Croatia’s government has approved the purchase of 12 used Rafale fighter jets from France worth around 1 billion euros to replace its outdated fleet of Soviet-era aircraft and bolster its air force amid tensions in the Balkans.
The contract for the jets used is expected to be signed during the visit of French President Emmanuel Macron to Croatia on Thursday. This will be the first visit by a French head of state to Croatia since it broke away from the former Yugoslav federation in the 1991–95 war.
The selection of the French aircraft, announced in May, followed a lengthy bidding process that was plagued with delays. Other proposals included new F-16s from the United States, new JAS-39 Gripen aircraft from Sweden and used F-16s from Israel.
Government officials said on Wednesday that the purchase of the aircraft would meet Croatia’s needs to protect its skies for the next 30 years and that the package would include missiles and a training process for Croatian pilots.
Officials said two Rafale flyovers are about to be built in the Croatian capital during Macron’s visit on Thursday.
Croatian officials previously said the purchase would be worth 999 million euros and would include 10 single-seater and two 2-seater F3R Rafale twin-engine aircraft. The first six Rafales are due to be delivered in 2024, with the rest due next year.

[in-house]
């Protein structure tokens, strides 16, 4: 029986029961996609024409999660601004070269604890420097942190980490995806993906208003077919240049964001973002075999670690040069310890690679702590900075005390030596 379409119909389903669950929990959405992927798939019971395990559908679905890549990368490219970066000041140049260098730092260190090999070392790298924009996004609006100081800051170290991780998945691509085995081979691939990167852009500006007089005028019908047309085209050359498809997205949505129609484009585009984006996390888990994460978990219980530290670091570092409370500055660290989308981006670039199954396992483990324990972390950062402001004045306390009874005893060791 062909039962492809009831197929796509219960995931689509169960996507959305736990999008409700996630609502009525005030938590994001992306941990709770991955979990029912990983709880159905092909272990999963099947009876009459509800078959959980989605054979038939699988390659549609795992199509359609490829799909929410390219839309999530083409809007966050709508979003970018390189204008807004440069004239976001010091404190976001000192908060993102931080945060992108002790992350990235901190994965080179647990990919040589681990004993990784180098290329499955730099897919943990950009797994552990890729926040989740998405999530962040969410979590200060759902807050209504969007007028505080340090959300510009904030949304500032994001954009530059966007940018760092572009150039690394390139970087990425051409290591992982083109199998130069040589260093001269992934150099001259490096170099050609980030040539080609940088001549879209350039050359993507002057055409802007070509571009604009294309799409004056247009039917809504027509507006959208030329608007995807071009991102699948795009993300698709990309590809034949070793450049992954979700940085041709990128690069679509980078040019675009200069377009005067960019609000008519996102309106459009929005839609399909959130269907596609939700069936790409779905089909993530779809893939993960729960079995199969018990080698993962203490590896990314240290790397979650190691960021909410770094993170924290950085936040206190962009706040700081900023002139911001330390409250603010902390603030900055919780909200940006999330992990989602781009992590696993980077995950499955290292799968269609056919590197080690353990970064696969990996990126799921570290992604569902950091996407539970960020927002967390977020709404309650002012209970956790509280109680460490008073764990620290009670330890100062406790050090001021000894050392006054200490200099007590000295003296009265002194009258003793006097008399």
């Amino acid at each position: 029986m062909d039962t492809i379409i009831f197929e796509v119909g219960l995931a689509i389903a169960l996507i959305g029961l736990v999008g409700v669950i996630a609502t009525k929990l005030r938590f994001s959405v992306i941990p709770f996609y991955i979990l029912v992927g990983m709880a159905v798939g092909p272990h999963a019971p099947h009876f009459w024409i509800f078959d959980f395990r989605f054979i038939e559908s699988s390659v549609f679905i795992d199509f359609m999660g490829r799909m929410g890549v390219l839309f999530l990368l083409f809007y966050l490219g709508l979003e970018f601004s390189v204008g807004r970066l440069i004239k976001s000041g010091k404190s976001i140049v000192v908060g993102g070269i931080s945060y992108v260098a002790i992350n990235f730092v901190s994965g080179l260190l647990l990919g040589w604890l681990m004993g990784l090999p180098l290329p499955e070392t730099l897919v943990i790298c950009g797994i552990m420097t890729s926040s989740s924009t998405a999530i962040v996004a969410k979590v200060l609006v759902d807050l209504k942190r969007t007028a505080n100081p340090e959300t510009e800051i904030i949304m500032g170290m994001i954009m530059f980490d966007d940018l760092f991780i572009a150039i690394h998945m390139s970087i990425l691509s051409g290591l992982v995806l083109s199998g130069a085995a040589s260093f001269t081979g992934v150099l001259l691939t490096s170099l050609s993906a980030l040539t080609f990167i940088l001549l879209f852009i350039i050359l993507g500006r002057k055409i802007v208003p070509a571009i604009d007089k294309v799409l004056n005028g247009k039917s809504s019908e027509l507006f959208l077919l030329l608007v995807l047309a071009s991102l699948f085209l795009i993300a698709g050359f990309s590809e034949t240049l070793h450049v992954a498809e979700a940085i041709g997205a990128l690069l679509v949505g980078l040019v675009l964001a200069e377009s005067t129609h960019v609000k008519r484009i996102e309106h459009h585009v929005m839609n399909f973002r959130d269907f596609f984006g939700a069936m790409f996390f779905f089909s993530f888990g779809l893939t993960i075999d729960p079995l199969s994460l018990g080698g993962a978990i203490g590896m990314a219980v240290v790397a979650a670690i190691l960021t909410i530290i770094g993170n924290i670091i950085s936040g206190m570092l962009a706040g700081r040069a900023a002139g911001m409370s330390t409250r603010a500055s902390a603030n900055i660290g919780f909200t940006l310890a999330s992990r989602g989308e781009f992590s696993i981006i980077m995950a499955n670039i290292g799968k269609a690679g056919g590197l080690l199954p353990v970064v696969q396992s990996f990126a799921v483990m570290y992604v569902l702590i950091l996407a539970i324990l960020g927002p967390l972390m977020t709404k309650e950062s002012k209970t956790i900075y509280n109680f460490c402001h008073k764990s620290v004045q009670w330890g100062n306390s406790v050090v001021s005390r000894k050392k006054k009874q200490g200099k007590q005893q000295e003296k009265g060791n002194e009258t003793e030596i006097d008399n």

The French jets will replace some still operational Soviet-era MiG-21s – first developed in the 1950s – whose resources run out in 2024. Most of the MiGs were originally snatched from Yugoslav forces, who tried to prevent Croatia’s separation from the former Serbs. dominant federation.
NATO and EU member Croatia has faced a mini arms race with neighboring Russian ally Serbia, which recently received six used MiG-29 fighter jets from Russia and four more variants from Belarus. Huh.
Serbian President Aleksandar Vucic, who will hold talks with President Vladimir Putin in Russia on Thursday, said on Wednesday that a “big” announcement on additional military purchases by Serbia could be expected in March.
He did not elaborate, but for years there has been talk of Russia supplying Serbia with an S-400 surface-to-air missile system, bringing sophisticated rockets closer to the NATO-member border.